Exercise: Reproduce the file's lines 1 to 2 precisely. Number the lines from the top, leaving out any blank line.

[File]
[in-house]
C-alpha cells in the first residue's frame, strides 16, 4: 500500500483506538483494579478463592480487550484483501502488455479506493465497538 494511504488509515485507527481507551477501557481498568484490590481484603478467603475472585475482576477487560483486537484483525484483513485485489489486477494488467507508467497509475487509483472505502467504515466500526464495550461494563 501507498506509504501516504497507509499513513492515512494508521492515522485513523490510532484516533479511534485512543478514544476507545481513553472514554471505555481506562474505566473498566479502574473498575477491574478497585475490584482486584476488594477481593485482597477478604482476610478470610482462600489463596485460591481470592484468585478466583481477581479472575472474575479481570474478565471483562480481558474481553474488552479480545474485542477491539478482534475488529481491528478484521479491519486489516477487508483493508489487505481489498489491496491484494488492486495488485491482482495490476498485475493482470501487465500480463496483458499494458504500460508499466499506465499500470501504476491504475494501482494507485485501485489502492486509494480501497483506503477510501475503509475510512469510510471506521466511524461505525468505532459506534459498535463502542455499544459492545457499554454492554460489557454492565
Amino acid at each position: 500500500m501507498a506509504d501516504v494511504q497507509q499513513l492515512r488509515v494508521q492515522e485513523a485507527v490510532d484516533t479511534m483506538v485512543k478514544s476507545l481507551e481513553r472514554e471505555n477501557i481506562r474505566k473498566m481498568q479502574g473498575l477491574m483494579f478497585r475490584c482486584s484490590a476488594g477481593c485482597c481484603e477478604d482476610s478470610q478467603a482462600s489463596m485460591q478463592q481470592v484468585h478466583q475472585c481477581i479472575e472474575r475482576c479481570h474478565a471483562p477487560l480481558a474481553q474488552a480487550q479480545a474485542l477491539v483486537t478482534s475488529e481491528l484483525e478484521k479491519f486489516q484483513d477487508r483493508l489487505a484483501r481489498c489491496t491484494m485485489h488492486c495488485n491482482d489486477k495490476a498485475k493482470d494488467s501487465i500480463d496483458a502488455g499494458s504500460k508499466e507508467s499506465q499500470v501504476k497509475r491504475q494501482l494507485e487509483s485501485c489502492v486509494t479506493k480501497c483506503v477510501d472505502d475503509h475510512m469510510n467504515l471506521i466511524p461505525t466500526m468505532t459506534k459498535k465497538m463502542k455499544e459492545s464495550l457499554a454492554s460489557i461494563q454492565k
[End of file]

[in-house]
C-alpha cells in the first residue's frame, strides 16, 4: 500500500483506538483494579478463592480487550484483501502488455479506493465497538 494511504488509515485507527481507551477501557481498568484490590481484603478467603475472585475482576477487560483486537484483525484483513485485489489486477494488467507508467497509475487509483472505502467504515466500526464495550461494563 501507498506509504501516504497507509499513513492515512494508521492515522485513523490510532484516533479511534485512543478514544476507545481513553472514554471505555481506562474505566473498566479502574473498575477491574478497585475490584482486584476488594477481593485482597477478604482476610478470610482462600489463596485460591481470592484468585478466583481477581479472575472474575479481570474478565471483562480481558474481553474488552479480545474485542477491539478482534475488529481491528478484521479491519486489516477487508483493508489487505481489498489491496491484494488492486495488485491482482495490476498485475493482470501487465500480463496483458499494458504500460508499466499506465499500470501504476491504475494501482494507485485501485489502492486509494480501497483506503477510501475503509475510512469510510471506521466511524461505525468505532459506534459498535463502542455499544459492545457499554454492554460489557454492565